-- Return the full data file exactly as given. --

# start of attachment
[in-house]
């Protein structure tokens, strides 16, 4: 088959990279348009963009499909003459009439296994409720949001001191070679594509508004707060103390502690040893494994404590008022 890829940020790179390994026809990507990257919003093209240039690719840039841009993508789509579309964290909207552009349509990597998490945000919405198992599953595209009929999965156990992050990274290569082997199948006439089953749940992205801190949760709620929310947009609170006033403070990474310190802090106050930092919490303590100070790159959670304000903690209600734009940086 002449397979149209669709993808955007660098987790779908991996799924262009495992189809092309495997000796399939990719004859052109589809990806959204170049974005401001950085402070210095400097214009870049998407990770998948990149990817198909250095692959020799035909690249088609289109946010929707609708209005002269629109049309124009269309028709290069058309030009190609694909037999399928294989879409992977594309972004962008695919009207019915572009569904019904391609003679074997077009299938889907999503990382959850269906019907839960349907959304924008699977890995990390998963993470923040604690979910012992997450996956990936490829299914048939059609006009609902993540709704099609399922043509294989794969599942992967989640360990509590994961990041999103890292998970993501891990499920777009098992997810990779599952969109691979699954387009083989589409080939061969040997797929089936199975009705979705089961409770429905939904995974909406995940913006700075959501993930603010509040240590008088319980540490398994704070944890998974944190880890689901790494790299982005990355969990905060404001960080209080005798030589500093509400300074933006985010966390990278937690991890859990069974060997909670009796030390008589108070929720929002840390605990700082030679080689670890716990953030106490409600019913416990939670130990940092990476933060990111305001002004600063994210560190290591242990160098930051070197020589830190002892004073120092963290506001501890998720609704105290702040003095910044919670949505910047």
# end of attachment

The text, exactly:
[in-house]
């Protein structure tokens, strides 16, 4: 088959990279348009963009499909003459009439296994409720949001001191070679594509508004707060103390502690040893494994404590008022 890829940020790179390994026809990507990257919003093209240039690719840039841009993508789509579309964290909207552009349509990597998490945000919405198992599953595209009929999965156990992050990274290569082997199948006439089953749940992205801190949760709620929310947009609170006033403070990474310190802090106050930092919490303590100070790159959670304000903690209600734009940086 002449397979149209669709993808955007660098987790779908991996799924262009495992189809092309495997000796399939990719004859052109589809990806959204170049974005401001950085402070210095400097214009870049998407990770998948990149990817198909250095692959020799035909690249088609289109946010929707609708209005002269629109049309124009269309028709290069058309030009190609694909037999399928294989879409992977594309972004962008695919009207019915572009569904019904391609003679074997077009299938889907999503990382959850269906019907839960349907959304924008699977890995990390998963993470923040604690979910012992997450996956990936490829299914048939059609006009609902993540709704099609399922043509294989794969599942992967989640360990509590994961990041999103890292998970993501891990499920777009098992997810990779599952969109691979699954387009083989589409080939061969040997797929089936199975009705979705089961409770429905939904995974909406995940913006700075959501993930603010509040240590008088319980540490398994704070944890998974944190880890689901790494790299982005990355969990905060404001960080209080005798030589500093509400300074933006985010966390990278937690991890859990069974060997909670009796030390008589108070929720929002840390605990700082030679080689670890716990953030106490409600019913416990939670130990940092990476933060990111305001002004600063994210560190290591242990160098930051070197020589830190002892004073120092963290506001501890998720609704105290702040003095910044919670949505910047």